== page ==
Crispy Orange Beef is Easy to Make

In Asian, Recipes by Dave DeWittLeave a Comment

By Mike Stines, Ph.B.

Occasionally, we head out to our favorite Chinese restaurant and order some take-out to enjoy in the comfort of our home. By the time we’re home, the once-crispy food is soggy and barely warm so it hits the microwave and gets even soggier. And you ask yourself – again – why do take-out? Great Chinese food can be prepared at home and the results are so much better and less expensive than take-out.

Unlike many Chinese recipes that require a lot of prep work, here’s a recipe to do at home with minimal prep work. It’s a bit spicy and very tasty. You’ll never get Crispy Beef take-out again! (This recipe is adapted from America’s Test Kitchen.)

Crispy Orange Beef


This deep-fried beef has a sticky-sweet orange sauce, bell peppers and broccoli that make a great entrée. Serve with steamed rice.

1 (1- to 1 1/2-pound) top round or sirloin steak
1/4 cup reduced sodium soy sauce, divided
1 to 2 tablespoons Sriracha sauce (depending on heat tolerance)
1/3 cup cornstarch
2 cups broccoli florets
1 bell pepper, seeded and sliced lengthwise
1 medium naval orange
3 tablespoons dark molasses
1 tablespoon rice wine vinegar
1 1/2 teaspoons toasted sesame oil
3 cloves garlic, minced (about 1 1/2 teaspoons)
2 teaspoons freshly grated ginger (or 3/4 teaspoon dried ginger)
1/2 to 1 teaspoon crushed red pepper (depending on heat tolerance)
2 scallions cleaned and diagonally sliced, for garnish
Toasted sesame seeds, for garnish
1/4 cup sliced orange zest, for garnish
Cooking oil

Partially freeze the beef for about an hour to make slicing easier. Slice the beef across the grain into 1/4-inch by two-inch pieces. Place the beef in a non-reactive bowl and add two tablespoons of the soy sauce and the Sriracha. Stir to combine. Allow the beef to marinate for at least one hour or up to four hours. Drain the beef and dust with cornstarch. Stir well to completely coat the beef.

Add about three cups of oil to a large deep skillet and heat to 375 degrees F.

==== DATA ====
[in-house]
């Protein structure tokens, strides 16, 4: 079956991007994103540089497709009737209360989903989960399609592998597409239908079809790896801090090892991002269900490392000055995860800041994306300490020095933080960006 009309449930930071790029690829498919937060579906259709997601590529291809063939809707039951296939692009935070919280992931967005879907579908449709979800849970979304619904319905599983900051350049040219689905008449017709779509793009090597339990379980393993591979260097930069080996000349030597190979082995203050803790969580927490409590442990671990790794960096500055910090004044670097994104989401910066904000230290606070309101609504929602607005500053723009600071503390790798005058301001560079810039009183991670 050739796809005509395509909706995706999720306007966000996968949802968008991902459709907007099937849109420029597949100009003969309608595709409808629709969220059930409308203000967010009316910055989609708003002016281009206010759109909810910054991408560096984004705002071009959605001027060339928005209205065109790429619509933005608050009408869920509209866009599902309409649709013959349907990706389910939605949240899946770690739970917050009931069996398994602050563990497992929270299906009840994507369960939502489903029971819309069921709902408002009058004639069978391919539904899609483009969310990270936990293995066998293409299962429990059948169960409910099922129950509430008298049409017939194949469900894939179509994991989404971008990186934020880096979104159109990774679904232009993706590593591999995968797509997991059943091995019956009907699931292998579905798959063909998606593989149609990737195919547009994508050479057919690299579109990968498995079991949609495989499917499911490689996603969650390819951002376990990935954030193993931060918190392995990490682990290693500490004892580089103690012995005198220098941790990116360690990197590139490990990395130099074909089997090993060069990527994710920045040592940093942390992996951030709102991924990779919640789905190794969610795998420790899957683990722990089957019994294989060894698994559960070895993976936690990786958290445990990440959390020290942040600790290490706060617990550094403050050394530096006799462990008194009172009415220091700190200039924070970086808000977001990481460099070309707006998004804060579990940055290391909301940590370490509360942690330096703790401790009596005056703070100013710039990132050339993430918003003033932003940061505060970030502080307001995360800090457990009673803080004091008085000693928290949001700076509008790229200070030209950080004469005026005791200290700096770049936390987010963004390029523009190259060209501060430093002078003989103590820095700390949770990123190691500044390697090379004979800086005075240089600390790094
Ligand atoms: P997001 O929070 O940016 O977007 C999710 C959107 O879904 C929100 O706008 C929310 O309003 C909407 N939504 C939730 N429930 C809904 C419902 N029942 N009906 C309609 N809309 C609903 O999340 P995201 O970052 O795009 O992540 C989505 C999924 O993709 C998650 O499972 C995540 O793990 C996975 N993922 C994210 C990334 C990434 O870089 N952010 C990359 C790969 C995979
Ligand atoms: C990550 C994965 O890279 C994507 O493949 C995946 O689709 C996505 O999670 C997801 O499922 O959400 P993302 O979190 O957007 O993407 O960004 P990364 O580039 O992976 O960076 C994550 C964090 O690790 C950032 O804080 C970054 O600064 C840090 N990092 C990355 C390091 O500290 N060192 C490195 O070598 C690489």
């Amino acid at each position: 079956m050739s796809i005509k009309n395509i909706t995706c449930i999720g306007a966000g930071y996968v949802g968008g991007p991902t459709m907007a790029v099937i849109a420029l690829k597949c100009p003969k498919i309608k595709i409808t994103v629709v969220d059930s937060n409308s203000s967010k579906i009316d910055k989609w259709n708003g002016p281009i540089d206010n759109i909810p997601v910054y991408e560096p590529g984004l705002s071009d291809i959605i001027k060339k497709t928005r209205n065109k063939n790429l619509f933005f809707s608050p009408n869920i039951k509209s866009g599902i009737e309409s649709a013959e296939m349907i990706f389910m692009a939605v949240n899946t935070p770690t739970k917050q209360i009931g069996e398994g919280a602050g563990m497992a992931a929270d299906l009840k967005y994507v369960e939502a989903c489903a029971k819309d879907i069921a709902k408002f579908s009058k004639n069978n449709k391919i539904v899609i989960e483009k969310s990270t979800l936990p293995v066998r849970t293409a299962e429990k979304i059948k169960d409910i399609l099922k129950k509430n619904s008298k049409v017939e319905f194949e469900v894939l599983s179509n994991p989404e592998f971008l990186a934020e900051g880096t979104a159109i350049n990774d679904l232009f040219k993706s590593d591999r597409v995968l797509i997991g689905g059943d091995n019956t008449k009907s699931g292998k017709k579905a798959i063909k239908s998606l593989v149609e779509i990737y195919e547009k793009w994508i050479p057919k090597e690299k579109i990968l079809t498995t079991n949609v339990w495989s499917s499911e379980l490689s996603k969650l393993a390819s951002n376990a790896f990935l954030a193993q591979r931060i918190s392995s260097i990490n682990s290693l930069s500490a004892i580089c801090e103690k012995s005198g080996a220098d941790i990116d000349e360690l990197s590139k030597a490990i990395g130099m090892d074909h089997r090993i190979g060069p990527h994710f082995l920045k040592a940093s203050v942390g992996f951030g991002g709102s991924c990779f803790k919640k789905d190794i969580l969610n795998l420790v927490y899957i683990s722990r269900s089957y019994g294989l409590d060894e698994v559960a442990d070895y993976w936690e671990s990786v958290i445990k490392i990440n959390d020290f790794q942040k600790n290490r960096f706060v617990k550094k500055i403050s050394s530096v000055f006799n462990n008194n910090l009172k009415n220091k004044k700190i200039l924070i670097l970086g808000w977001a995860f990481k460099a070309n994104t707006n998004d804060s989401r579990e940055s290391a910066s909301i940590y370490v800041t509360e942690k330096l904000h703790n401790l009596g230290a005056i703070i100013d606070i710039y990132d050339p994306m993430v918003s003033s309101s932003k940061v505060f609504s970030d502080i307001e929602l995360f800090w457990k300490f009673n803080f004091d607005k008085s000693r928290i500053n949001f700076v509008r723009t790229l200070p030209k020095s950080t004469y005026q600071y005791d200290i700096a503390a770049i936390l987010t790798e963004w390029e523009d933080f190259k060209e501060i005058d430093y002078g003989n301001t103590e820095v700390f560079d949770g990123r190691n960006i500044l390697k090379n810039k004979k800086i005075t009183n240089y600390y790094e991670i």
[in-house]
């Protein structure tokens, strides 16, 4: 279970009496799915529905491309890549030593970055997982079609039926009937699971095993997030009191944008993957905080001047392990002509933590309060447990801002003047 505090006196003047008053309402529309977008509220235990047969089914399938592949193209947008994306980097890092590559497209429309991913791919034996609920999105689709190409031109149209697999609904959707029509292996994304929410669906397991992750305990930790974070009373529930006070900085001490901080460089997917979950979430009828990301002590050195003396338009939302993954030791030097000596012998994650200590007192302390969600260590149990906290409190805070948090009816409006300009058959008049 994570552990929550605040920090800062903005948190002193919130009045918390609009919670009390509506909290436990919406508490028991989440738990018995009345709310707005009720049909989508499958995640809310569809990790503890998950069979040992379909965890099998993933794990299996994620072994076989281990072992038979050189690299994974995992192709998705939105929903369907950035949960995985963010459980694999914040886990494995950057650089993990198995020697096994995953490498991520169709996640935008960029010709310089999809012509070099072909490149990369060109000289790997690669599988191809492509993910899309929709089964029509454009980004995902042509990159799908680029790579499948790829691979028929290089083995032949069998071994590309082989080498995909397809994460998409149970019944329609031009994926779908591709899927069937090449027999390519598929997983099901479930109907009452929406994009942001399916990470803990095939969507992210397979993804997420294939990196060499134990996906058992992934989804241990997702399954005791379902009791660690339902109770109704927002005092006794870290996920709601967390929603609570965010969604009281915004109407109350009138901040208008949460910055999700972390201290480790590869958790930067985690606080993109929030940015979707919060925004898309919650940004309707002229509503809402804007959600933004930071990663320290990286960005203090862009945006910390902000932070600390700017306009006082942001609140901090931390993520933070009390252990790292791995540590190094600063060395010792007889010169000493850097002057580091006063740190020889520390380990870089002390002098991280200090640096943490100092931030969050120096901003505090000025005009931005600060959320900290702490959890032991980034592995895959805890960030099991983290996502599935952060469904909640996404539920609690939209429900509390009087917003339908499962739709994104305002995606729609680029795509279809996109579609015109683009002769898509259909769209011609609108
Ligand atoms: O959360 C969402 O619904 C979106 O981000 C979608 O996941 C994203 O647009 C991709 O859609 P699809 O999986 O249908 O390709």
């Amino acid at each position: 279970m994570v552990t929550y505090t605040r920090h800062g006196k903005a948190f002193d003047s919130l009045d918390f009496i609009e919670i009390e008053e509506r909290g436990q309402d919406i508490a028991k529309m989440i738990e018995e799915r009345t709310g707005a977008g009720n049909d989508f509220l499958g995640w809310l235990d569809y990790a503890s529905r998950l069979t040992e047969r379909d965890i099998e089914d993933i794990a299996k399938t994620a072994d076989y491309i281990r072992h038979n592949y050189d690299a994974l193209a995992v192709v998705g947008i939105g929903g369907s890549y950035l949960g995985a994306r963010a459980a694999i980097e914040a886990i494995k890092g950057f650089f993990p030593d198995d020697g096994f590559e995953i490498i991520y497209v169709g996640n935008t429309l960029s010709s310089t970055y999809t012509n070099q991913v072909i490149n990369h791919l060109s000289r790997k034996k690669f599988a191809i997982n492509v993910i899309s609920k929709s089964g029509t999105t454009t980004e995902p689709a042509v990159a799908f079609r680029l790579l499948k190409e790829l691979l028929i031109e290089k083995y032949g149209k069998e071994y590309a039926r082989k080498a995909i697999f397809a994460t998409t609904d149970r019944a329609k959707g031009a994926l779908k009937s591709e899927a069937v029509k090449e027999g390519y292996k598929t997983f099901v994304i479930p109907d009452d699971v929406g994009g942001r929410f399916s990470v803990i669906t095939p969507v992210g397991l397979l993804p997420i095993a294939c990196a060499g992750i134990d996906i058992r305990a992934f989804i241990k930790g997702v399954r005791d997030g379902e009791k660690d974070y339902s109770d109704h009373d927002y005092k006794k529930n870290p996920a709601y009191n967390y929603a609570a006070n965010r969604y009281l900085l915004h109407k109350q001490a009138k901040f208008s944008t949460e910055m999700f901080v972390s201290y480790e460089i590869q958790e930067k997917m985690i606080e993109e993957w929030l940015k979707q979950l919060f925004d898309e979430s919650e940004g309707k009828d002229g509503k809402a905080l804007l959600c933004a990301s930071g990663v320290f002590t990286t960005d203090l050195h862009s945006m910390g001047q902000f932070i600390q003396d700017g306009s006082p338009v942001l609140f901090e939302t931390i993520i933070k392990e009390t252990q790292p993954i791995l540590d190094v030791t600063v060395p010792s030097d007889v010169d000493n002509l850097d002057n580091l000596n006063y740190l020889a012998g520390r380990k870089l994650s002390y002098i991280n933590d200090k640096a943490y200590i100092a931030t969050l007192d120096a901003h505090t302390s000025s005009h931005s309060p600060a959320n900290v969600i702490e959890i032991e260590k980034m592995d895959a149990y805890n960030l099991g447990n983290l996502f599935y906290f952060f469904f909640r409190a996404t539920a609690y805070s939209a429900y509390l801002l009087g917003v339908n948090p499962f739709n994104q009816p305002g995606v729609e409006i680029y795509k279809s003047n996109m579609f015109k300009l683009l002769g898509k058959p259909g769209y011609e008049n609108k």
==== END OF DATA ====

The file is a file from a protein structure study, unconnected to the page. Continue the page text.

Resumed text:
Peel strips of zest from the orange and julienne (allumette) lengthwise. Juice the orange through a small strainer into a bowl and measure out one cup of juice for the sauce (add bottled orange juice if necessary). Reserve any remaining juice in case the sauce needs to be thinned. Add the remaining two tablespoons of soy sauce, molasses, rice vinegar and sesame oil to the bowl. Whisk well to combine.

When the oil reaches temperature, add the beef in batches and stir-fry until golden brown and barely cooked, about two minutes. Remove the beef with a spider or slotted spoon and transfer to a paper-lined plate to drain. (Be sure the oil returns to temperature before adding more beef.) Continue cooking until all the beef is done.

Drain the oil from the skillet and discard. Return the skillet to the heat. Add the garlic, ginger and crushed red pepper. Chow briefly until the garlic and ginger are aromatic, about two minutes. Add the vegetables. Cook for about three to four minutes or until the vegetables are barely crisp-tender. Add the prepared sauce and about 1/3 cup sliced orange zest. Simmer until the sauce is reduced by about one-half. Add the reserved beef and stir. Cook until the beef is thoroughly warmed and nicely glazed with the sauce. (If the sauce gets too thick, add some of the reserved orange juice.)

Spoon the beef and vegetables onto warmed serving plates. Garnish with sliced scallions, orange zest and toasted sesame seeds, if desired. Serve with steamed rice.

Serves: Two, generously

Heat factor: Medium

(Mike serves as our BBQ, Grilling and Gadgets editor. He has a yard full of cooking hardware – a couple of WSM smokers, two propane-fired grills, a Grill Dome Infinity XL ceramic cooker, a Yoder YS-640 pellet cooker and a bevy of miscellaneous cooking hardware. His garage has no room for a car… it’s filled with more cooking gear, various accessories, cases of wood chips and bags of pellets. His third cookbook is Mastering Barbecue, published by Random House.)

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Publisher | Christened the "Pope of Peppers" by The New York Times, Dave DeWitt is a food historian and one of the foremost authorities in the world on chile peppers, spices, and spicy foods.

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